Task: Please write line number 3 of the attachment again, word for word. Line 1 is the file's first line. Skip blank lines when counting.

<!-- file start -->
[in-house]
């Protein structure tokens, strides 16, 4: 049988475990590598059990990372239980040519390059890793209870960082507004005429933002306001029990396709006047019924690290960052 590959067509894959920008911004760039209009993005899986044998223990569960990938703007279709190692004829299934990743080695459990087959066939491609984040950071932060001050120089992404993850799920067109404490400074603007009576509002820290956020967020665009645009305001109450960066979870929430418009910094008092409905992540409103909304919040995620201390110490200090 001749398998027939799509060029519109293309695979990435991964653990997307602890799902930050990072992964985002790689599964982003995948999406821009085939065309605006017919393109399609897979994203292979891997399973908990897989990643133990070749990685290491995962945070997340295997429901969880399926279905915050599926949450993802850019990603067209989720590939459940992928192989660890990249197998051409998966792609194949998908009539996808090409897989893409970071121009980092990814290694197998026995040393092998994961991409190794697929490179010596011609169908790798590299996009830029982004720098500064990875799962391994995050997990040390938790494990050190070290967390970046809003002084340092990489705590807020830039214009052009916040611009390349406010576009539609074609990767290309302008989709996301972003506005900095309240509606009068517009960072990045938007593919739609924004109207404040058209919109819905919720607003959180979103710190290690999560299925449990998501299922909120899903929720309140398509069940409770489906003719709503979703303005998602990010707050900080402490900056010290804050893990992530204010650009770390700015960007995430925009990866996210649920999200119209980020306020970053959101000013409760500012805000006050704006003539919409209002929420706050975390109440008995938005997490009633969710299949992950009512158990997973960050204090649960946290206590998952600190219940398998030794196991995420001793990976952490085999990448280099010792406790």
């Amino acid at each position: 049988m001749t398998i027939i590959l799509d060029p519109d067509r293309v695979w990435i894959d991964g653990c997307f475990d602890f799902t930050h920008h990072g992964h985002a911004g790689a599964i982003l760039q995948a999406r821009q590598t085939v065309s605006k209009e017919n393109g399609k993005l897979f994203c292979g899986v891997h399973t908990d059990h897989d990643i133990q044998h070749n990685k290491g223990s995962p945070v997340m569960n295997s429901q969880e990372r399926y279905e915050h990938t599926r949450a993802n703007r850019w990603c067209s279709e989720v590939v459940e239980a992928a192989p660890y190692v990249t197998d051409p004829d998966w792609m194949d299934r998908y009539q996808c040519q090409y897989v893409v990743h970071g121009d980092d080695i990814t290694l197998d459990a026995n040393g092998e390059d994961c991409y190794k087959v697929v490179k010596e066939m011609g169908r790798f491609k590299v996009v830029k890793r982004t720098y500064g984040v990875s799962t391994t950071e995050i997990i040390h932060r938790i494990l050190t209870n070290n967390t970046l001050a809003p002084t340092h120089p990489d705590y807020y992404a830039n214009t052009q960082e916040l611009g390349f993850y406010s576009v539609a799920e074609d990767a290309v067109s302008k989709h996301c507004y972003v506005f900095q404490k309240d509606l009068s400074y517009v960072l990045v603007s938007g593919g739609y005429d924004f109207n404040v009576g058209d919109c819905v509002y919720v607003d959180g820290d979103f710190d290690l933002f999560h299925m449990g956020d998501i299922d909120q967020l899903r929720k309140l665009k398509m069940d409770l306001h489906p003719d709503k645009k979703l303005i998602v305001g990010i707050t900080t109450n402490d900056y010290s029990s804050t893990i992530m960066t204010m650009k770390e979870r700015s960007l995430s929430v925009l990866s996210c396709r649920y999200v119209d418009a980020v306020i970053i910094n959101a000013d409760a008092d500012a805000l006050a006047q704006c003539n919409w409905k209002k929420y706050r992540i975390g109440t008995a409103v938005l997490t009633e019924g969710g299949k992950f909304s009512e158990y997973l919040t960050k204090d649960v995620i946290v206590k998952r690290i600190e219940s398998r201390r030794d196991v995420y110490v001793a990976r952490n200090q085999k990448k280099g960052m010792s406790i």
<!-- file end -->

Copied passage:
């Amino acid at each position: 049988m001749t398998i027939i590959l799509d060029p519109d067509r293309v695979w990435i894959d991964g653990c997307f475990d602890f799902t930050h920008h990072g992964h985002a911004g790689a599964i982003l760039q995948a999406r821009q590598t085939v065309s605006k209009e017919n393109g399609k993005l897979f994203c292979g899986v891997h399973t908990d059990h897989d990643i133990q044998h070749n990685k290491g223990s995962p945070v997340m569960n295997s429901q969880e990372r399926y279905e915050h990938t599926r949450a993802n703007r850019w990603c067209s279709e989720v590939v459940e239980a992928a192989p660890y190692v990249t197998d051409p004829d998966w792609m194949d299934r998908y009539q996808c040519q090409y897989v893409v990743h970071g121009d980092d080695i990814t290694l197998d459990a026995n040393g092998e390059d994961c991409y190794k087959v697929v490179k010596e066939m011609g169908r790798f491609k590299v996009v830029k890793r982004t720098y500064g984040v990875s799962t391994t950071e995050i997990i040390h932060r938790i494990l050190t209870n070290n967390t970046l001050a809003p002084t340092h120089p990489d705590y807020y992404a830039n214009t052009q960082e916040l611009g390349f993850y406010s576009v539609a799920e074609d990767a290309v067109s302008k989709h996301c507004y972003v506005f900095q404490k309240d509606l009068s400074y517009v960072l990045v603007s938007g593919g739609y005429d924004f109207n404040v009576g058209d919109c819905v509002y919720v607003d959180g820290d979103f710190d290690l933002f999560h299925m449990g956020d998501i299922d909120q967020l899903r929720k309140l665009k398509m069940d409770l306001h489906p003719d709503k645009k979703l303005i998602v305001g990010i707050t900080t109450n402490d900056y010290s029990s804050t893990i992530m960066t204010m650009k770390e979870r700015s960007l995430s929430v925009l990866s996210c396709r649920y999200v119209d418009a980020v306020i970053i910094n959101a000013d409760a008092d500012a805000l006050a006047q704006c003539n919409w409905k209002k929420y706050r992540i975390g109440t008995a409103v938005l997490t009633e019924g969710g299949k992950f909304s009512e158990y997973l919040t960050k204090d649960v995620i946290v206590k998952r690290i600190e219940s398998r201390r030794d196991v995420y110490v001793a990976r952490n200090q085999k990448k280099g960052m010792s406790i």